Once a credit card has outlived its usefulness, it might be a good idea to replace it with a friendlier card. You may be tempted to simply snip the old card in two and move on with your life, but this is definitely the wrong way to get rid of any credit card.
Cutting up a card doesn’t effectively cancel it. As far as your credit report goes, you still own the credit card and therefore have access to its credit limit. This credit limit figures into the “Amounts Owed” category that contributes 30 percent to your FICO score computation.
Will Cancelling a Card Raise Your Credit Score?
The first question most people have when deciding if cancelling a credit card is right for them is, “Does cancelling a credit card help my credit?”
If you get new cards without cancelling the old ones, your total available credit limit rises. This can make you look less creditworthy when you don’t have a long credit history and the account buildup is rapid. Your credit score will likely see a drop from this.
On the other hand, even by properly cancelling a credit card, replacing it with a card that you don’t really need isn’t necessarily a good idea, because it will reduce your average account age. This may also hurt your FICO score. As the saying goes, “Old credit is the best credit.”
In any event, closing a credit card account will not raise your FICO score. So if that’s the goal, you should investigate other strategies for raising your score.
Why You Should Pay Off Cards Before Cancelling
You might be considering canceling your credit card as a way to curb your spending. While finding ways to spend less is generally a good idea, cancelling your card could backfire if you don’t pay down the balances of your remaining cards. That’s because having a card with a high balance as a percentage of your available credit limit — a number known as your credit utilization ratio — can lower your FICO score.
You can counteract this by applying for higher credit limits on your remaining cards — just don’t use that limit to go on a shopping spree. Better still, pay off your credit cards before cancelling any of them, because then your loss of credit limit won’t impact your score.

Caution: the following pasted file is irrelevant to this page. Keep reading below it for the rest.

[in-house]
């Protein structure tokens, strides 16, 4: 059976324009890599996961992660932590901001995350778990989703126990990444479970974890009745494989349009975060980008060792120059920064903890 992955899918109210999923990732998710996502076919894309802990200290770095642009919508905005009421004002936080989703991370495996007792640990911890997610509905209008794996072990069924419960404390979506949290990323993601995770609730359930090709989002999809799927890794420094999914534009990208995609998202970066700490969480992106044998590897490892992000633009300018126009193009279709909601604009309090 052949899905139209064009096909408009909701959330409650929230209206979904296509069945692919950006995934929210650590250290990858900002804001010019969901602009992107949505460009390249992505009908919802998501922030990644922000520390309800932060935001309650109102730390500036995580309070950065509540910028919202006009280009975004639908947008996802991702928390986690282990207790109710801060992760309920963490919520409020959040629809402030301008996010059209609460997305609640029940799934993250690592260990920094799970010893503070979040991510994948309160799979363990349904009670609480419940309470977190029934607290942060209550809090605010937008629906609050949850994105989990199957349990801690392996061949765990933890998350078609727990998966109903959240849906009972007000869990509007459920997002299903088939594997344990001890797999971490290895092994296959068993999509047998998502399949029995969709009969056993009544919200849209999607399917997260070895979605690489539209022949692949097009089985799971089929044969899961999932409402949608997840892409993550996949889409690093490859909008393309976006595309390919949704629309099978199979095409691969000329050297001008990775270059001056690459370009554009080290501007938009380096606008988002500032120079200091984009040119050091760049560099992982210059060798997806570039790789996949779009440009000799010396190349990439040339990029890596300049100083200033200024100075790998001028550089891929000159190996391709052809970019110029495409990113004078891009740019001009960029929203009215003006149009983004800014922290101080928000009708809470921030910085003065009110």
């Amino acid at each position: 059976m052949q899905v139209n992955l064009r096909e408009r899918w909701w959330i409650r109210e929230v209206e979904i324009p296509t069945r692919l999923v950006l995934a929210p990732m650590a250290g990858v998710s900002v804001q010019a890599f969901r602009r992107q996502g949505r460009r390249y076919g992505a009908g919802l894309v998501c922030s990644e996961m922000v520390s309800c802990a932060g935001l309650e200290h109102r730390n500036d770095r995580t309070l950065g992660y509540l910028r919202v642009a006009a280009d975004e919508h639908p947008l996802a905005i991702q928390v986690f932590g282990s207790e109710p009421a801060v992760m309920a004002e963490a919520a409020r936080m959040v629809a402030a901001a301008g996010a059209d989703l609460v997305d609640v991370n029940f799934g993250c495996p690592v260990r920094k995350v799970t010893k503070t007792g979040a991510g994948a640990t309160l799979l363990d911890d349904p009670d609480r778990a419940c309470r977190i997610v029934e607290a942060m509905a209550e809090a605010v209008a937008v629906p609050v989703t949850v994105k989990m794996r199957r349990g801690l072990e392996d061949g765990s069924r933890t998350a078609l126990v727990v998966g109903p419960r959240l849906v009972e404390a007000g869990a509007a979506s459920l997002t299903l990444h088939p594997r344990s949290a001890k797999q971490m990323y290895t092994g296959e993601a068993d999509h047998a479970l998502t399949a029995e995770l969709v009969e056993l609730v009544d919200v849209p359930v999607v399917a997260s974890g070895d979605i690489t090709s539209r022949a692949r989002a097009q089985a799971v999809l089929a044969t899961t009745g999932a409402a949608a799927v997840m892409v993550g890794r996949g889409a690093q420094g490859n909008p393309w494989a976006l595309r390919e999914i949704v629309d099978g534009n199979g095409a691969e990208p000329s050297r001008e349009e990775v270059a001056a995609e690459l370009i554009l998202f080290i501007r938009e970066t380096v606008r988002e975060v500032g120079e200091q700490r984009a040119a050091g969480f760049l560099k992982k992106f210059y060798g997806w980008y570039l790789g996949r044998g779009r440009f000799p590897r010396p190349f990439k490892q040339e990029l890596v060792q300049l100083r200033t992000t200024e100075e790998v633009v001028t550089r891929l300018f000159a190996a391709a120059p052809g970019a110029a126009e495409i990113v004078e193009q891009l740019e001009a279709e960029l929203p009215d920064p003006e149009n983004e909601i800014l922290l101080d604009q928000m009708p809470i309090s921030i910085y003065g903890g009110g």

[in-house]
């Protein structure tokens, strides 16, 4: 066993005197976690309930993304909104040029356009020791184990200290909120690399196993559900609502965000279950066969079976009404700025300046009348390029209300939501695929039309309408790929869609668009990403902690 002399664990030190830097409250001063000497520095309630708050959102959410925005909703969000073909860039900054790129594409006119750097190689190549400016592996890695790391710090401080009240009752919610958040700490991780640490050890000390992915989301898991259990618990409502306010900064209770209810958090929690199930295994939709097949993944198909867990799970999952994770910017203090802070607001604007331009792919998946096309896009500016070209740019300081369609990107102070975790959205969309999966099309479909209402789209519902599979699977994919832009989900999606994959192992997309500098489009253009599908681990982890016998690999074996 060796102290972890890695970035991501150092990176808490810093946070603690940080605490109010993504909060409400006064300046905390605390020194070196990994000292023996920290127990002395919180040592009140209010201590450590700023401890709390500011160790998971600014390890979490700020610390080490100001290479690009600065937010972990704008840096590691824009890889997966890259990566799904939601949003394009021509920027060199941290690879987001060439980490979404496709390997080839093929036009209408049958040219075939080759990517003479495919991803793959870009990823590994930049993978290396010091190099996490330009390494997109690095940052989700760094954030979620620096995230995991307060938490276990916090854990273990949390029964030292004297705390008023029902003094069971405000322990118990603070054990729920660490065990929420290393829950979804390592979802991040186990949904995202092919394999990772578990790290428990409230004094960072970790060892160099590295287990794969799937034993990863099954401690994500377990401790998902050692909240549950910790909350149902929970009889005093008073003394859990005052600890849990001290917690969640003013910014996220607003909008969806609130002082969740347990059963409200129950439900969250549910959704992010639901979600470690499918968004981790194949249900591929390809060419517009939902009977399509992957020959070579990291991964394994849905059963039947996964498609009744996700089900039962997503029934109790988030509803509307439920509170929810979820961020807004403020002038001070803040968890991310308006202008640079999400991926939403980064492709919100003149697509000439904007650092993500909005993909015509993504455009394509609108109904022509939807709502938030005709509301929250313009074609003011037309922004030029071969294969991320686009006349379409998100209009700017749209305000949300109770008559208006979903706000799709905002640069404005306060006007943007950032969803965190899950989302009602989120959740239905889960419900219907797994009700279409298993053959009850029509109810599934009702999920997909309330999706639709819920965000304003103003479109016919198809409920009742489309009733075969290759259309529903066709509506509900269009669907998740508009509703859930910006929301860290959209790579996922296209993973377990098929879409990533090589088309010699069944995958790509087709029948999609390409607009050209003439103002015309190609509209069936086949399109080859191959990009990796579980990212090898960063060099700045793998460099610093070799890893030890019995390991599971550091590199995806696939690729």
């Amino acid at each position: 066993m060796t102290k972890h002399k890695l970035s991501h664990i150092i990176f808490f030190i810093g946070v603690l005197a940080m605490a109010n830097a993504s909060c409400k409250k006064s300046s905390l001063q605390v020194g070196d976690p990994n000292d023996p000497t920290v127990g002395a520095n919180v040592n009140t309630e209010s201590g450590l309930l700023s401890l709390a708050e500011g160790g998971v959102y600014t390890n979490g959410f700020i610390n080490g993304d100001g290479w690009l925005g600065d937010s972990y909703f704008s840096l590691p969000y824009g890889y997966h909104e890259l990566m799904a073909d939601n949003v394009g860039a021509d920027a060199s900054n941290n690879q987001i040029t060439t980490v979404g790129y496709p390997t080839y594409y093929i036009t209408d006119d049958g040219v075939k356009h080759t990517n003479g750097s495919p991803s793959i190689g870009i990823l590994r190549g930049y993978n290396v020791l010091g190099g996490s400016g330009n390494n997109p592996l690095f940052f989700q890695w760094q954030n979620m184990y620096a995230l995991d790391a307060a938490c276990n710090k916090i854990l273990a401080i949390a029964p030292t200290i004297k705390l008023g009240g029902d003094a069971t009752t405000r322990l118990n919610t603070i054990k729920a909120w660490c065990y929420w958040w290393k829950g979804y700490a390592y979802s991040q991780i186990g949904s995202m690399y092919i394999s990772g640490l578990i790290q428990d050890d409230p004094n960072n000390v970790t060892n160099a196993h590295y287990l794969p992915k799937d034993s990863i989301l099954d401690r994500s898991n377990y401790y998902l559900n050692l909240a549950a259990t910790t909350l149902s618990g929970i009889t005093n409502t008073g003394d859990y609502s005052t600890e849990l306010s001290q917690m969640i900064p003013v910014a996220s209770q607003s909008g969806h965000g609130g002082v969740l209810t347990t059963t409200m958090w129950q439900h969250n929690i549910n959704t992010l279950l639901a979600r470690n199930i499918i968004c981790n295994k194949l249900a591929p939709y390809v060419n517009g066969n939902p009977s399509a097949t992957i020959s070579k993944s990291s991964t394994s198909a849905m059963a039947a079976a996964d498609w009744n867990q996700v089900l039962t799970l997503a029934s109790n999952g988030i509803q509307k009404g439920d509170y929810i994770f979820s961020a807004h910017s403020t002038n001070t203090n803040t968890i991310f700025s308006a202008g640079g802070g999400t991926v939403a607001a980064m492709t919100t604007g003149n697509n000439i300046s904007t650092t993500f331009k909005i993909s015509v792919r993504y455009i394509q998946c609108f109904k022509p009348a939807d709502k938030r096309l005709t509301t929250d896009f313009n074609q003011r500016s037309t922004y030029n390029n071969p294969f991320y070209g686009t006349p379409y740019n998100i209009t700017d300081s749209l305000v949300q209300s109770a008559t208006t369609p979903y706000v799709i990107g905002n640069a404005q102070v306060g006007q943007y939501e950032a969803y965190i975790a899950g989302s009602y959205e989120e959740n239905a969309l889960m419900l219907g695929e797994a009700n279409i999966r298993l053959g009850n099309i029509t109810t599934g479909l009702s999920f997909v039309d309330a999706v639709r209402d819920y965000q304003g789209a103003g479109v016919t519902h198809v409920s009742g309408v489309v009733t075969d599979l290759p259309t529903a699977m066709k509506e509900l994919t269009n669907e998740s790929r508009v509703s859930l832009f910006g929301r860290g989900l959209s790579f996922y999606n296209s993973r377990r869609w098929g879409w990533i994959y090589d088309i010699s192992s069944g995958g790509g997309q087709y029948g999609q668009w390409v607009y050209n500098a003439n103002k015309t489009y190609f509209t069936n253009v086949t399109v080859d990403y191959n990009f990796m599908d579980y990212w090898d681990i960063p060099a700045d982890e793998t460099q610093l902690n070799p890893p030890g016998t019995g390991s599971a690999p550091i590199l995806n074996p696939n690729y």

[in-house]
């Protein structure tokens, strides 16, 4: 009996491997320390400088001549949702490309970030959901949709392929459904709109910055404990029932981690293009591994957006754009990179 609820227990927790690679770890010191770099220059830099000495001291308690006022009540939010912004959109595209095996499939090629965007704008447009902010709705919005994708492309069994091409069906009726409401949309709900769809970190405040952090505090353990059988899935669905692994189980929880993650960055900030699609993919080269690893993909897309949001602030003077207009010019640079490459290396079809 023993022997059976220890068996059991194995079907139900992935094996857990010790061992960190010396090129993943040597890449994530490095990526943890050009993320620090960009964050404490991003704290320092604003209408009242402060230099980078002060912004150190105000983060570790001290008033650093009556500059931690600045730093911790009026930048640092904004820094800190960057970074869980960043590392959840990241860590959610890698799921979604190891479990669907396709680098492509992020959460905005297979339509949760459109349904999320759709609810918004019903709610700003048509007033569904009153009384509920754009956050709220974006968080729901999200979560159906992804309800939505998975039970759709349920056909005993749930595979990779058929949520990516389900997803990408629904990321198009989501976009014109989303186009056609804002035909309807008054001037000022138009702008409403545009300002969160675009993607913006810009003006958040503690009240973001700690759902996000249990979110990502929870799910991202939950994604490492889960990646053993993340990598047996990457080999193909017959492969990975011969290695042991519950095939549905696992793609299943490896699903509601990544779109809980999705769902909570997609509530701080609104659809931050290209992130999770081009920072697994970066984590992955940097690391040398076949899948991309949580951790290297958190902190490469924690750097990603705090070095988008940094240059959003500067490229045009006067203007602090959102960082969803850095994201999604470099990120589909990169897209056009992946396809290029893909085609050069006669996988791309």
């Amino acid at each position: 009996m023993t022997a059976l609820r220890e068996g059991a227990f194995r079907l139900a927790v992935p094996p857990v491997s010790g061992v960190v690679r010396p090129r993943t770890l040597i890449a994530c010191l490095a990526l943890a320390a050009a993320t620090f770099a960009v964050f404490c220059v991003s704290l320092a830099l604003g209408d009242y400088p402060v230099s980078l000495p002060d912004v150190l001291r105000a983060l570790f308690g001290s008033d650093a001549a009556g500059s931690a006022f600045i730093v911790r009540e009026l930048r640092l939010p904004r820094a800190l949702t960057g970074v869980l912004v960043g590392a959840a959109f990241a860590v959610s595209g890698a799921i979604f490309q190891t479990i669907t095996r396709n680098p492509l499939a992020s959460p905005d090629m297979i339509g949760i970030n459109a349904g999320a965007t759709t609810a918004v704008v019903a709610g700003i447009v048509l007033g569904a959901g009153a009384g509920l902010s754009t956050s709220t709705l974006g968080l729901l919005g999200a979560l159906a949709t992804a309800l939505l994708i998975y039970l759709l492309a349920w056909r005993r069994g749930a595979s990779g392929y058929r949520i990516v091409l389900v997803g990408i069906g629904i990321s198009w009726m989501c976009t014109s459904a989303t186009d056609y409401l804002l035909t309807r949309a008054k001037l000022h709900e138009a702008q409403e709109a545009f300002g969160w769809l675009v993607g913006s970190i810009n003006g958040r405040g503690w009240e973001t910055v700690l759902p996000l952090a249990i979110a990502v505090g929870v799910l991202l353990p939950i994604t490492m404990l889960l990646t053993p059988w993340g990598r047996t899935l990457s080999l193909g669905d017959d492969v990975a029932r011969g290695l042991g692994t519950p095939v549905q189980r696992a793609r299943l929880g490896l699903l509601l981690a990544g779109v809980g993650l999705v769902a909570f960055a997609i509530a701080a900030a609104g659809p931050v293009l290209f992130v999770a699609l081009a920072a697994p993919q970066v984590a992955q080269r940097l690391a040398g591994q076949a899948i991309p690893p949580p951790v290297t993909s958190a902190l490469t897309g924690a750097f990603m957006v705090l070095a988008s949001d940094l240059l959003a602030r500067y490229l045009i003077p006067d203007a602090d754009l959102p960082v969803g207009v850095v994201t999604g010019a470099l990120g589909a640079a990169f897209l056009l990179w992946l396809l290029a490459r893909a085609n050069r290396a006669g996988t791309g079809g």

8 Steps to Properly Close Your Credit Card Account
If you’ve decided that cancelling your card is the best way to go, here is a step-by-step guide for doing so the right way:
1. Prioritize Accounts
If you want to close multiple accounts, do so one at a time, and start with the ones with the most expensive fees and interest rates.
2. Redeem Rewards
You could lose your accrued rewards when you close your credit card. Card issuers will tell you how to redeem your awarded points or miles, which you should do before cancelling. Some cards will give you a statement credit for your unused rewards, but if there are any hoops to jump through, find out about them before requesting cancellation.
3. Pay Off the Card
You need to have a zero balance on your card to cancel the account. If you can’t afford to pay it off all at once, consider transferring the balance to another card — especially one that charges zero interest on transferred balances. Such transfers usually require a one-time fee, though terms vary.
If you try to cancel a card that has an outstanding balance, the card issuer might slap you down with punishing fees and high interest rates — be sure to review your issuer’s cancellation policy.
4. Confirm Your Balance is Zero
Don’t jump to the conclusion that you’ve paid your credit card off, because there might be some residual interest in the account left over from your last balance. Call the card issuer to confirm your balance is completely repaid.
5. Be Firm in Your Request
Some credit card issuers let you cancel cards on their websites. That’s easy enough. Others insist on talking to you on the phone and giving you the hard sell to keep the account open. That’s trickier.
Don’t fall for their Jedi mind tricks, and make sure you ask that the account be marked as having been closed at your request.
6. Written Follow-Up
Send a letter to the credit card issuer confirming you requested closing the account. Make sure your final statement from the issuer indicates that you’ve closed the account and owe nothing.
7. Cut Up the Card
Cut it into small enough pieces so that your account number can’t be reconstructed by dumpster divers.
8. Check Your Credit Reports
Your credit report should show the account closed. You can obtain three (one from each bureau) free copies of your reports at annualcreditreport.com, and take the opportunity to check for and correct any mistakes on your credit reports.
Cancelling Isn’t a Restart: Your Credit History Remembers
Keep in mind that even if you zero-out and close a credit card, your usage of the card remains on your credit history for 10 years.
That’s actually a good deal, because any negative marks (such as collections) you earned while using the card linger on your credit history for only seven years. This means that good outlives bad — by three years in this case.
Following these steps will making cancelling a credit card much simpler, with fewer unwanted complications. Just remember to manage your credit cards wisely and you’ll stand a much better chance of getting a good FICO score.